Three Words Worth Understanding
Brian Luedtke
The meaning of words like sustainability and diversity are limited when their definitions are different between two people. How can we be sustainable if we do not understand and agree upon what sustainability really is?

Sustainability in its simplest form is the preparedness to endure. Sustain means to preserve, remain, stand fast, hold position, or maintain current conditions. So really, sustainability is the ability to self-maintain. From that perspective, sustainability cannot stand alone—it must describe something else.

Proponents of sustainability have established that society, at present, is not sustainable, insisting that instead of being conquerors we should be caretakers. As conquerors of Earth, humans will perish; but as caretakers of Earth, the human species can continue into the future.

To be a caretaker we must first be sustainable. What that actually entails is often overlooked.

Sustainable measures may include the buying up of forest and prime croplands in Central and South America and Africa for production of bioenergy crops. This annually displaces thousands of indigenous peoples, who lose their homes and ways of life to profit-seeking foreign investors, while seemingly decreasing our dependence on fossil fuels.

Is this a good thing? Is the benefit of cheap, mass-produced, bioengineered energy crops worth more than the destruction of self-sustaining communities?

Compare that sustainability quagmire with this one. Often, people decide to ride their bike or walk places when they could have taken their automobile. What they do not realize is that because they are using their automobile less, it incurs less wear and tear and uses less gas than normal.

This pulls money and jobs out of the community as less money is spent and fewer workers are needed to satisfy demand. Of course, by not driving that automobile, greenhouse gas emissions are reduced, as well as vehicle related expenses and doctor office visits.
While global, local, social and environmental sustainability are benefited, global and local economic sustainability are negatively affected. Even if the decision to walk or bike instead of drive improves one’s economic sustainability, that decision affects more than just the individual making it. Thus, it is paramount to understand the context when discussing or making decisions about the sustainability of anything, anywhere or anyone.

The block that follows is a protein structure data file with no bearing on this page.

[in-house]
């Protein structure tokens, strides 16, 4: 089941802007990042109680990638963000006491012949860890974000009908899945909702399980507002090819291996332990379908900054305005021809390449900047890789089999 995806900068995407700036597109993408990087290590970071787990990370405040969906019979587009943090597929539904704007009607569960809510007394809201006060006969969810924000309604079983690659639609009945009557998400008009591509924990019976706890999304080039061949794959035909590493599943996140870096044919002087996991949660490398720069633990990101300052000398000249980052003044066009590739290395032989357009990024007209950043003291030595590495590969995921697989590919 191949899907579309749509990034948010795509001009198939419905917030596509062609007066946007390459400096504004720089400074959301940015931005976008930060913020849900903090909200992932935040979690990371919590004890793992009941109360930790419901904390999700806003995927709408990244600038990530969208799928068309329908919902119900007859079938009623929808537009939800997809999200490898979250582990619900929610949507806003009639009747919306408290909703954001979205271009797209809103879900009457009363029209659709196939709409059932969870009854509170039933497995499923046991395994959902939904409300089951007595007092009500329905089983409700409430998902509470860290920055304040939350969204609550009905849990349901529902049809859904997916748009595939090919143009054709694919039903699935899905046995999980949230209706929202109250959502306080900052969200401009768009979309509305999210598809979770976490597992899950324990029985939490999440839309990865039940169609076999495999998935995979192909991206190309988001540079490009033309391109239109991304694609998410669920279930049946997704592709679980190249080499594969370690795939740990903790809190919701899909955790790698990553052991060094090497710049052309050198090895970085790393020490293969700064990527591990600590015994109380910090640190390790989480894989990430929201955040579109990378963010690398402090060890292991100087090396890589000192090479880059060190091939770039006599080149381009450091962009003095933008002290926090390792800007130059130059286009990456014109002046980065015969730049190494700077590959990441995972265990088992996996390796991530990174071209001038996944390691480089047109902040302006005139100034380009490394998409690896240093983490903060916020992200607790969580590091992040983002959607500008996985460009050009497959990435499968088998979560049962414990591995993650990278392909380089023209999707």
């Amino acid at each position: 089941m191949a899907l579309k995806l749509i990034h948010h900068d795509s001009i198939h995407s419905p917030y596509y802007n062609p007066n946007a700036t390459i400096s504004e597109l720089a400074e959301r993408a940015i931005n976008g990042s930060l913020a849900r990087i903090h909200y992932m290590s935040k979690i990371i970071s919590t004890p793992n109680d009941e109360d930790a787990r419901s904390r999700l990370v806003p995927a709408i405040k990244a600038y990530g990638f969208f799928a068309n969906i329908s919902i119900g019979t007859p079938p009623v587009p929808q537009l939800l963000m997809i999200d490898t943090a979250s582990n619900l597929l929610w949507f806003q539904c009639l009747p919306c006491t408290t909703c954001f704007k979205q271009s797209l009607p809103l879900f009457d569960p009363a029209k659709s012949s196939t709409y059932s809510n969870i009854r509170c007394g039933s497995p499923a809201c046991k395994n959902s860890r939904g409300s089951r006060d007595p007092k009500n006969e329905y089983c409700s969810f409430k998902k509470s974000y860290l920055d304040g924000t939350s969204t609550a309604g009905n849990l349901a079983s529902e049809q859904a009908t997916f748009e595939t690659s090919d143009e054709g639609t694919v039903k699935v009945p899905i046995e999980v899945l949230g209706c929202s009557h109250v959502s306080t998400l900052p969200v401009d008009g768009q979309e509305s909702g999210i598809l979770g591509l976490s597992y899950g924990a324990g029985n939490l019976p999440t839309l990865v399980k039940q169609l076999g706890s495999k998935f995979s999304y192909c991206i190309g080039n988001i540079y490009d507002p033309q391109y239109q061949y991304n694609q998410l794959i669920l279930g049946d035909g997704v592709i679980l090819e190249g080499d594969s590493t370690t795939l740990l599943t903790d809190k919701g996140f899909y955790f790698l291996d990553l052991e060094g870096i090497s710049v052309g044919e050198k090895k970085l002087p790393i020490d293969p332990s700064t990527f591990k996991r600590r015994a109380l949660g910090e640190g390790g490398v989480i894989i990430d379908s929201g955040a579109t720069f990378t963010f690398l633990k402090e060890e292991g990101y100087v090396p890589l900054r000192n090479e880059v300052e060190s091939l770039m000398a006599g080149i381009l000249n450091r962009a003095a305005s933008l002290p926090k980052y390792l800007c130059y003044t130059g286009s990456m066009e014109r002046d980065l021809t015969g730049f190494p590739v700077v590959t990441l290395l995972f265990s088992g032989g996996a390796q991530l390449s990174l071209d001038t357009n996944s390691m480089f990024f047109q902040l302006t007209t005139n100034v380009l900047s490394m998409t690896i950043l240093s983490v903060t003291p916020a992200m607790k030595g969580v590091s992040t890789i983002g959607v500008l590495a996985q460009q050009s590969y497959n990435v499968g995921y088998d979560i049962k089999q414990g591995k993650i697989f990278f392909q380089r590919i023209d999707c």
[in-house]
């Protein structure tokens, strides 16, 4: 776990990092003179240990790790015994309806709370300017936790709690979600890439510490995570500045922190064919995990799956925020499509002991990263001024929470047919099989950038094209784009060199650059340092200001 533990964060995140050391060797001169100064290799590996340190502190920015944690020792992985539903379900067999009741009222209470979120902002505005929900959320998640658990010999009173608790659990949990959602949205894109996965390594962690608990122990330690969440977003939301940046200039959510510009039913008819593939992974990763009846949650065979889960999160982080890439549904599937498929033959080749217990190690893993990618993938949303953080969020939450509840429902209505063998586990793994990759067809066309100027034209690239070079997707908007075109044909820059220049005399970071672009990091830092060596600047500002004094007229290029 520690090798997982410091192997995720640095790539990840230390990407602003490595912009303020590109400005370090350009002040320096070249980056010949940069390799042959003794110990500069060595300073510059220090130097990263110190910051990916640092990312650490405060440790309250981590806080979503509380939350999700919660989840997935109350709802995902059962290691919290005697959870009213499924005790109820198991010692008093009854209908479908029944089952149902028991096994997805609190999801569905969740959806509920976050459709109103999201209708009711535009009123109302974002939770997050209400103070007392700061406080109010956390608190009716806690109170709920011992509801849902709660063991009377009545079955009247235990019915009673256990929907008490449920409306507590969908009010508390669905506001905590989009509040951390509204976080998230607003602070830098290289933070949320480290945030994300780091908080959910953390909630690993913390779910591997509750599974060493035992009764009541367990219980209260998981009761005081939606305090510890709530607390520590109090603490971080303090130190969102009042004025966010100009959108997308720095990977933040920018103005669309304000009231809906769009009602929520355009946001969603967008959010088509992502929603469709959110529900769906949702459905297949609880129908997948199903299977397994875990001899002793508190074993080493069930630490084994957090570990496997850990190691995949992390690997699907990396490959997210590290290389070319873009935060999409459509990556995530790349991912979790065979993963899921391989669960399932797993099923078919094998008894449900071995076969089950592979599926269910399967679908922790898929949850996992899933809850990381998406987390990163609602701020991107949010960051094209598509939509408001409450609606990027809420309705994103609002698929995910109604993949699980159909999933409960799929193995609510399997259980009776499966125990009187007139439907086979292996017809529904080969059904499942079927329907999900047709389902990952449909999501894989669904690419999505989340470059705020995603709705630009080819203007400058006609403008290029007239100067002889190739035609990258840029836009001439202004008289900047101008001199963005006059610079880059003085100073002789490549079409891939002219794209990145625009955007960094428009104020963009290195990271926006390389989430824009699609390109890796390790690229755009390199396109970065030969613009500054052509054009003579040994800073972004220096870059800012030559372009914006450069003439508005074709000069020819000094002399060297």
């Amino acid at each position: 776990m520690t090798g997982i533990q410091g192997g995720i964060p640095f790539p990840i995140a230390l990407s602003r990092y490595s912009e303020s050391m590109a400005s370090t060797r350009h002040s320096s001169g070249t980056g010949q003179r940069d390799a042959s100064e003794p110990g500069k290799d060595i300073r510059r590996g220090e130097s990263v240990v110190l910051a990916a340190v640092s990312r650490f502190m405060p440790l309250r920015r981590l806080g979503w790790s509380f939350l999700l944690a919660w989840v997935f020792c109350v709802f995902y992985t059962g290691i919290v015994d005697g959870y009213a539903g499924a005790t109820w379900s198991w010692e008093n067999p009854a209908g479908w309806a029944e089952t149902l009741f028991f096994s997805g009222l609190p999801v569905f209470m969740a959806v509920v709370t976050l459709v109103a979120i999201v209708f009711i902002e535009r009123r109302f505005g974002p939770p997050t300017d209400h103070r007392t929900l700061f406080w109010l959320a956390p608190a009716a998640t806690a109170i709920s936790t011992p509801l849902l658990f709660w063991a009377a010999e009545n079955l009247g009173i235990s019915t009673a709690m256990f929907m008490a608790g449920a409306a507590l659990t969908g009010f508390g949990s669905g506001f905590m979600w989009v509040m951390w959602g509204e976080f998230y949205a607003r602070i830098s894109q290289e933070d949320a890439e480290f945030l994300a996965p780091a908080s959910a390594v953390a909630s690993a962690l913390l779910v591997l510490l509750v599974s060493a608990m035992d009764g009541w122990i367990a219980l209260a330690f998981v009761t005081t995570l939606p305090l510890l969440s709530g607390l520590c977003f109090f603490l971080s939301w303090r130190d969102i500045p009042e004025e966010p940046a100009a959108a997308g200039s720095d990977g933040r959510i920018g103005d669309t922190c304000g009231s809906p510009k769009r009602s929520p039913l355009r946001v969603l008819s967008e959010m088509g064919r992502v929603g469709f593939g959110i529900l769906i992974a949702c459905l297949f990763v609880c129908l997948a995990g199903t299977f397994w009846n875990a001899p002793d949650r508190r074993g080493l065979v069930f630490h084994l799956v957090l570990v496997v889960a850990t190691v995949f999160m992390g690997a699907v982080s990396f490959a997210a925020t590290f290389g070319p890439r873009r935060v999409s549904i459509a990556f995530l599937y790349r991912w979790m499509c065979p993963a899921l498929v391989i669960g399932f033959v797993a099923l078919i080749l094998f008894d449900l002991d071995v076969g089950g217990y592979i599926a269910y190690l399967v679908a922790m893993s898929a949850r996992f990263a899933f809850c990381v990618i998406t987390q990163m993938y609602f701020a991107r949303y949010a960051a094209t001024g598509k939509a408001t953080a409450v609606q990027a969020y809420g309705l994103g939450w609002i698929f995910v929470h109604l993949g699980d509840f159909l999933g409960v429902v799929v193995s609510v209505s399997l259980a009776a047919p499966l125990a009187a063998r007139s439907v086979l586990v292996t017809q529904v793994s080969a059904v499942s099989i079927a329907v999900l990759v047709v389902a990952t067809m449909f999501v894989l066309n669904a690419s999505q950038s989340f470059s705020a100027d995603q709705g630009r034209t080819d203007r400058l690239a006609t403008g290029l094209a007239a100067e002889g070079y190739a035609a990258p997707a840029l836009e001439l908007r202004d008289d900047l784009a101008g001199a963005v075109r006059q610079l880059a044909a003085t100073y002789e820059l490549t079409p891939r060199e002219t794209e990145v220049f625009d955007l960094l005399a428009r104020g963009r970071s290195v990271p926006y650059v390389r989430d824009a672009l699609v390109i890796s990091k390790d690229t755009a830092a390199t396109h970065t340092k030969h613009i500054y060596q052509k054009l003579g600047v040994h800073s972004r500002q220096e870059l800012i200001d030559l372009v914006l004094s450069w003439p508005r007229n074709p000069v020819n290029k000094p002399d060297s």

Diversity, like Will Ferrell says in the movie Anchorman, may have been an "Old, old wooden ship." But the word and concept likely came from elsewhere. Diversity is often used in the field of ecology, where it is a measure of both evenness (the distribution of populations in relation to each other—for example, for five apples and seven oranges, apples make up 42 percent of the total population and oranges 58 percent, therefore the evenness is fairly uniform), and richness (the total number of players. In the apple-orange scenario, the richness would be two).

The term diversity is also used in business. Just like in nature, the greater the diversity of investments the more sustainable these are. Take for example the placement of eggs— the more eggs in different baskets, the less likely all the eggs will be destroyed by the collapse of one basket.

Permaculture is a word less widely known and understood than sustainability or diversity. The word is a compound of the words permanent and agriculture, which is basically what it means—constant and sustainable agricultural production.
One should view permaculture as a system with minimum inputs and non-degrading outputs, a system that assimilates and recycles wastes to serve multiple purposes. This system does not require intensive (cost and labor) up-keep or continuous improvement. Permaculture is a business model and a way of life. In permaculture, the system does the work while one simply enjoys the benefits. Permaculture is attainable at any size and scale.

Three Words
Separately these words sustainability, diversity and permaculture are all concepts. When put together, used properly and integrated into our daily lives, they mean a whole lot more. Sustainability means taking care of our environment through sound social and economical practices. Diversity means bolstering a wide array of distributed yet sustainable populations, ideas and practices. Permaculture is sustainable agriculture which utilizes diversity to produce food, fuel and fiber for the inhabitants of tomorrow. These words, when rightly applied, transform us from conquerors of Earth to caretakers of our planet.

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